How Sidney Lumet used the one-room setting of 12 angry men to his advantage

In the film, as expected, the jurors failed to reach a unanimous vote right out of the gate. While the original 11 votes were guilty, one vote eventually turned into two, and then three, etc. The jurors became frustrated with each other and tempers flared as they began to feel imprisoned in the process. deliberation room (a juror had tickets to the Yankees game but couldn’t go until a verdict).

Lumet sought to emphasize this sense of attraction by using certain camera angles. The first time I watched “12 Angry Men”, I didn’t care that much about the movie. However, I have noticed that the camera moves around a lot as it follows one talking character to the next, which I assume is done to keep the viewer engaged in the scene. room. But when I watched the film for the fourth or fifth time, I realized the camera movements were more complex and strategic than that.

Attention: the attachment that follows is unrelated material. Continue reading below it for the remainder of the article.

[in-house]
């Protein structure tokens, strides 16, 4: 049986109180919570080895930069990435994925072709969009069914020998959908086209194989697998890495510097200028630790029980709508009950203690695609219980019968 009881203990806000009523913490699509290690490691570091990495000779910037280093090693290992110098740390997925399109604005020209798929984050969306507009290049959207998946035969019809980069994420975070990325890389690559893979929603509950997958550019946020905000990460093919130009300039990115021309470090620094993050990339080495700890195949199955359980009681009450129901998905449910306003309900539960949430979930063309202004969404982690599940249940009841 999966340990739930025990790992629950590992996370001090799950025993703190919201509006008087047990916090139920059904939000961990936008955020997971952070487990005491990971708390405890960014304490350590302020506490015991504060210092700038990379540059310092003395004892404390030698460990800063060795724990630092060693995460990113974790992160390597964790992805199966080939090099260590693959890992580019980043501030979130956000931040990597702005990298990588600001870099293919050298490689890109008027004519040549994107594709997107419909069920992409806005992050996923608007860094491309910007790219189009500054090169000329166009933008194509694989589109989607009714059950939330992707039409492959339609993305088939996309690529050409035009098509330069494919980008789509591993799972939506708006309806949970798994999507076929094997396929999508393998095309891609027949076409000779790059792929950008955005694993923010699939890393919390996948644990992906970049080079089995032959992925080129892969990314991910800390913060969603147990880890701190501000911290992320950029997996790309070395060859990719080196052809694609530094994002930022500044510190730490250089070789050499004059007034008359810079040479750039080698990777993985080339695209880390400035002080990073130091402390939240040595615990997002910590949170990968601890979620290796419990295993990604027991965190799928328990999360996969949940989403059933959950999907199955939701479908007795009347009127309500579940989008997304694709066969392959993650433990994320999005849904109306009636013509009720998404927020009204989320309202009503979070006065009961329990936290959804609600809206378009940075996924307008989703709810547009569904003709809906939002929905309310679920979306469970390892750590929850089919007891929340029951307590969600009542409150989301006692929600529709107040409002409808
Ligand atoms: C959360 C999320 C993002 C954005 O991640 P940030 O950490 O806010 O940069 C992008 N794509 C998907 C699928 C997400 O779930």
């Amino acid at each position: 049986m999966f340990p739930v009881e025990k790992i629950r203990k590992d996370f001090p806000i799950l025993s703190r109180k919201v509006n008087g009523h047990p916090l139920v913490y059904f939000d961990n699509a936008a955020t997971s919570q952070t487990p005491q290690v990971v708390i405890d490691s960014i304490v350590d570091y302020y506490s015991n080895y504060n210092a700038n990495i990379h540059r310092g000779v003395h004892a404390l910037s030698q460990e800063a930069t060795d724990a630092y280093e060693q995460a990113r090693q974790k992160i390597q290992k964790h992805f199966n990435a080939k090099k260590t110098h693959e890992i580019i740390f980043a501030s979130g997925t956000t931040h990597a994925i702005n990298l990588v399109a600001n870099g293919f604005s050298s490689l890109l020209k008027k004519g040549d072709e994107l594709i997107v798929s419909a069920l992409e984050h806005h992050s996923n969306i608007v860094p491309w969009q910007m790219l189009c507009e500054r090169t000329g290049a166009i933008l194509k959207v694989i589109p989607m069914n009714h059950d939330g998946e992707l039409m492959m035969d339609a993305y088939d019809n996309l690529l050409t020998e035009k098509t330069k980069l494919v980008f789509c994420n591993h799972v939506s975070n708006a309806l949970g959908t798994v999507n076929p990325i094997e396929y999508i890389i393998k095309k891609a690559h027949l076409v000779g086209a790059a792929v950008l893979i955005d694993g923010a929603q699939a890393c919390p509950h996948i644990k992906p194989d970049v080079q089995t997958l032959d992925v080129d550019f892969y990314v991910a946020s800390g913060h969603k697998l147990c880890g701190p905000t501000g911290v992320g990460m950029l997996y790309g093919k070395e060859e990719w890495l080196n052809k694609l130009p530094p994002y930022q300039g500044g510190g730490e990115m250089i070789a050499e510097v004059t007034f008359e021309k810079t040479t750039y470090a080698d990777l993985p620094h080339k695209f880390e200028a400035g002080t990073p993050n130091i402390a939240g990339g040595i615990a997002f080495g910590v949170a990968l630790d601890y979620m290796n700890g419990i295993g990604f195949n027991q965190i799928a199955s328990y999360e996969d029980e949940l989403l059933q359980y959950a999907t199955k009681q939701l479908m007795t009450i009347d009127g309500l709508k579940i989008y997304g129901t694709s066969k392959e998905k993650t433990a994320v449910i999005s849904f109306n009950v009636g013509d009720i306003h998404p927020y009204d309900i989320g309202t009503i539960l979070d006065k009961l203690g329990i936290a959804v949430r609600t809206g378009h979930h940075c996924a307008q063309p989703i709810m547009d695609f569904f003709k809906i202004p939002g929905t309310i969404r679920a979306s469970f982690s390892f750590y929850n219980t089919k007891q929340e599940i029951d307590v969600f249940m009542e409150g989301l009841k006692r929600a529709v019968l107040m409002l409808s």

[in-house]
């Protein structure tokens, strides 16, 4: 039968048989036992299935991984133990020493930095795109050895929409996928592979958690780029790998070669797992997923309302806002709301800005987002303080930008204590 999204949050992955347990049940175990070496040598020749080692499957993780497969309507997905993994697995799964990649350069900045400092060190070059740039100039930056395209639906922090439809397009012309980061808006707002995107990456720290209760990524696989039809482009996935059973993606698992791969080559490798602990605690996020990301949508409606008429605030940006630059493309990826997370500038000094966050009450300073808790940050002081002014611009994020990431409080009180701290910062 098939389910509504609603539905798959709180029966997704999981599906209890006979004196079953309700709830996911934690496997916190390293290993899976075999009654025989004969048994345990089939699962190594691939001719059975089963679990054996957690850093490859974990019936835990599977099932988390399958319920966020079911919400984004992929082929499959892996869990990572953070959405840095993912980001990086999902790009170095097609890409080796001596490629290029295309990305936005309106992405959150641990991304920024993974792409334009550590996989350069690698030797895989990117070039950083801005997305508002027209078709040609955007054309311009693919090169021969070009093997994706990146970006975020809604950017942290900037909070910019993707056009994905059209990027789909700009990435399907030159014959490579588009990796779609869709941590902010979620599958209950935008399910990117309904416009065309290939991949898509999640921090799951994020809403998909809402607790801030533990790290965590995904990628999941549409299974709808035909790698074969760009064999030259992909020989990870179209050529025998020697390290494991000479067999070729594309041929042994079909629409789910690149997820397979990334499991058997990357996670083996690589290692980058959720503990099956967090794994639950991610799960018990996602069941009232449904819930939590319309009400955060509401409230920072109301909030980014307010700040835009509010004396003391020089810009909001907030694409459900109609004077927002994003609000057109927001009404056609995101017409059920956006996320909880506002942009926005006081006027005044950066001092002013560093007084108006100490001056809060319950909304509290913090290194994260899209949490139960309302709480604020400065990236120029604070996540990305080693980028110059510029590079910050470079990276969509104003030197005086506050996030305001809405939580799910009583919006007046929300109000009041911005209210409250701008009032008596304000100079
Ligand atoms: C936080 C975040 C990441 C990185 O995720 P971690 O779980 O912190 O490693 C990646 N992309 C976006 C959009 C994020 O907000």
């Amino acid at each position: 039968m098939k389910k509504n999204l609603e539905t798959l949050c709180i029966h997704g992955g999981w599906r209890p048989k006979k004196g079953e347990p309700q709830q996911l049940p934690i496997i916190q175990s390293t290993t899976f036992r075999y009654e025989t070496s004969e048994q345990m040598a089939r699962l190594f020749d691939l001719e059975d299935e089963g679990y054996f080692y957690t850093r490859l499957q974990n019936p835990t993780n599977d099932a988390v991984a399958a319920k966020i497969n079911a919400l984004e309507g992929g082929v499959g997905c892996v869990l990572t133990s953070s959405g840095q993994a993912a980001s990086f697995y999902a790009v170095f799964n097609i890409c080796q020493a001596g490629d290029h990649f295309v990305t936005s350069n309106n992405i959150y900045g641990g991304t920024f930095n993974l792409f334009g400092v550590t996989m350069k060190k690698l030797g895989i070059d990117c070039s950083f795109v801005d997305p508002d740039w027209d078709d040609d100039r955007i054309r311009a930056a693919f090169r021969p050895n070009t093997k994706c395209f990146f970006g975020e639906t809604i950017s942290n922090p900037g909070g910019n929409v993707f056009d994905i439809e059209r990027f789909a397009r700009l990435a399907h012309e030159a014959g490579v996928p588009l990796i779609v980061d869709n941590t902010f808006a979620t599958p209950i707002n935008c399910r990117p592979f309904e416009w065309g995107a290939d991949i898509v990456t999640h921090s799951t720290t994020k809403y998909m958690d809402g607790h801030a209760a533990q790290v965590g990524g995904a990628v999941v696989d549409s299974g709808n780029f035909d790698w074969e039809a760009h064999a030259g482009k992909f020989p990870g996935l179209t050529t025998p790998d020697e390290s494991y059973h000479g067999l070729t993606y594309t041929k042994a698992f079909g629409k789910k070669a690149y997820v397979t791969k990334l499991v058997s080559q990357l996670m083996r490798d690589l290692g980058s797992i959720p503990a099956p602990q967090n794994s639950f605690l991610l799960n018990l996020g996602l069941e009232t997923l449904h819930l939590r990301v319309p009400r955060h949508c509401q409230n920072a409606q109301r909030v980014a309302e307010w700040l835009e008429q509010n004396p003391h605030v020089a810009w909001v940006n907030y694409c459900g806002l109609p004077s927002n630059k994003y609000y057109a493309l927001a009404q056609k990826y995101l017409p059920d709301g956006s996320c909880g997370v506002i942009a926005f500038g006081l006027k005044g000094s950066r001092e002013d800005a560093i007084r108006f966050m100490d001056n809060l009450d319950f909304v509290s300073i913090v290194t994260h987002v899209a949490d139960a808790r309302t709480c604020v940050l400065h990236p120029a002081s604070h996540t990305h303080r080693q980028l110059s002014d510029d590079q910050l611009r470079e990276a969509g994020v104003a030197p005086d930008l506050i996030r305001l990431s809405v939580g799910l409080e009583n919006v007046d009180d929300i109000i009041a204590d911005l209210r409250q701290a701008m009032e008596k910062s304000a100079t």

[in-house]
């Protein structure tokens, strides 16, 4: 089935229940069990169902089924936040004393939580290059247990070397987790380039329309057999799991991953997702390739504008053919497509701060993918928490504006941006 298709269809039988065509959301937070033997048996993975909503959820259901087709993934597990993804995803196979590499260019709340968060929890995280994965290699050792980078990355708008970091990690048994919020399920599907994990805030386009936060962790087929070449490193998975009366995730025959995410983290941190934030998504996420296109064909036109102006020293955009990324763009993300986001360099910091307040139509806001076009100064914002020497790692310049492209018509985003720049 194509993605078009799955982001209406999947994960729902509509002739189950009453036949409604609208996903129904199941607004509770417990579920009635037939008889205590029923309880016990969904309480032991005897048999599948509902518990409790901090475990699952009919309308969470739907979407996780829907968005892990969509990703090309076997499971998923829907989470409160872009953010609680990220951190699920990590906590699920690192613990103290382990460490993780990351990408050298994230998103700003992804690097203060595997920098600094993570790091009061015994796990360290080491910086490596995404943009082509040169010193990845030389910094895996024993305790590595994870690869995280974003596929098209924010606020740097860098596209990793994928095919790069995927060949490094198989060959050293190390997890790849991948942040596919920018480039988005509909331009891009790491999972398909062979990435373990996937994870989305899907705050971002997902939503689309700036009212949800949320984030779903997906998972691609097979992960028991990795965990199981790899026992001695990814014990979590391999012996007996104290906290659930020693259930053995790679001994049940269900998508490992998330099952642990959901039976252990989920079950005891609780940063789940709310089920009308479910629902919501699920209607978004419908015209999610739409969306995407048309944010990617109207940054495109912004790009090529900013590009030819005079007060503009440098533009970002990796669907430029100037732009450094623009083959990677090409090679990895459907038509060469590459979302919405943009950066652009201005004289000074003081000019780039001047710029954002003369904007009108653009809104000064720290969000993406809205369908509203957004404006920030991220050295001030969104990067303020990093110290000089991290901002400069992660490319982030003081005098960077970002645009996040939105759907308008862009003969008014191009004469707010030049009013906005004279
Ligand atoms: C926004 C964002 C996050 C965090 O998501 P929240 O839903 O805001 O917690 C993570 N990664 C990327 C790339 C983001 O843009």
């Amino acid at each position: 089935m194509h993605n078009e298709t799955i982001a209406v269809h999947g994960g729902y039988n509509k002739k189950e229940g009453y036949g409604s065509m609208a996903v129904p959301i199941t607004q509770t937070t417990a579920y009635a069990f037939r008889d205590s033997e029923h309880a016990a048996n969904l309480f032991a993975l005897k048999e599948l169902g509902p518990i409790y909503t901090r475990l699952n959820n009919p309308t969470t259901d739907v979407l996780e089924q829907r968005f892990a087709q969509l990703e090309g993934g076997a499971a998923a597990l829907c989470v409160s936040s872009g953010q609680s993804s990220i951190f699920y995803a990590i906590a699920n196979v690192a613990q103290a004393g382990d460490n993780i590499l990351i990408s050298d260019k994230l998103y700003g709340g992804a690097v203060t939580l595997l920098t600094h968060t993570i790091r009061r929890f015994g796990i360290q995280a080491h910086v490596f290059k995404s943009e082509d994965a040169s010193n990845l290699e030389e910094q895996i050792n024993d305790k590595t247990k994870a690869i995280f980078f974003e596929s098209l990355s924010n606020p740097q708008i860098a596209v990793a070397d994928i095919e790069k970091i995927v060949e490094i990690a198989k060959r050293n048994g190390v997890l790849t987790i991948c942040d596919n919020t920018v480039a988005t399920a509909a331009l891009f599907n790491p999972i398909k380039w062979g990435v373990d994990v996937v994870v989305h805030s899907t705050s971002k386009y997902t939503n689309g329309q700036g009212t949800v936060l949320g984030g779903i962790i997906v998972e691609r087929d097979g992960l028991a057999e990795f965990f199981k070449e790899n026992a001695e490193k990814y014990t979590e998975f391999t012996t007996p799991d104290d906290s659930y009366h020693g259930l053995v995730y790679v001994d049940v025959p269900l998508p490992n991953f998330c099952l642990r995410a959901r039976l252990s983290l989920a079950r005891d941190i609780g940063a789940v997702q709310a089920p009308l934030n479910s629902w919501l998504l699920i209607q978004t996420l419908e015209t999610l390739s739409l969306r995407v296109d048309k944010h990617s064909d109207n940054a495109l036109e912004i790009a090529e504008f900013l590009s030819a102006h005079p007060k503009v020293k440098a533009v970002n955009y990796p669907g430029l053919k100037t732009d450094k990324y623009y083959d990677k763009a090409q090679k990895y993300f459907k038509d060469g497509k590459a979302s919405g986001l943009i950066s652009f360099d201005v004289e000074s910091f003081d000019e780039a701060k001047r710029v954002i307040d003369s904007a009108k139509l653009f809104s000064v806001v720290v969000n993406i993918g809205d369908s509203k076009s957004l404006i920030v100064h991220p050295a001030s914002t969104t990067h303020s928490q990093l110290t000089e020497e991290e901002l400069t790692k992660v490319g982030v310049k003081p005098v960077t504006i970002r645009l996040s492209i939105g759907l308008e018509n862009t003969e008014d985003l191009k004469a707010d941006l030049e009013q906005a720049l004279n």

Lumet used different levels of eyes to create tension. As the film progressed, the director switched to longer lenses to make the room appear smaller and smaller. “Make it more oppressive,” Lumet once said, by Cinephilia & Beyond. “Makes the ceilings feel lower, makes it seem like the walls are closing in on them. We’re not kidding anyone. We’ll be in one room. Use it sparingly! “ How Sidney Lumet used the one-room setting of 12 angry men to his advantage

Fry Electronics Team

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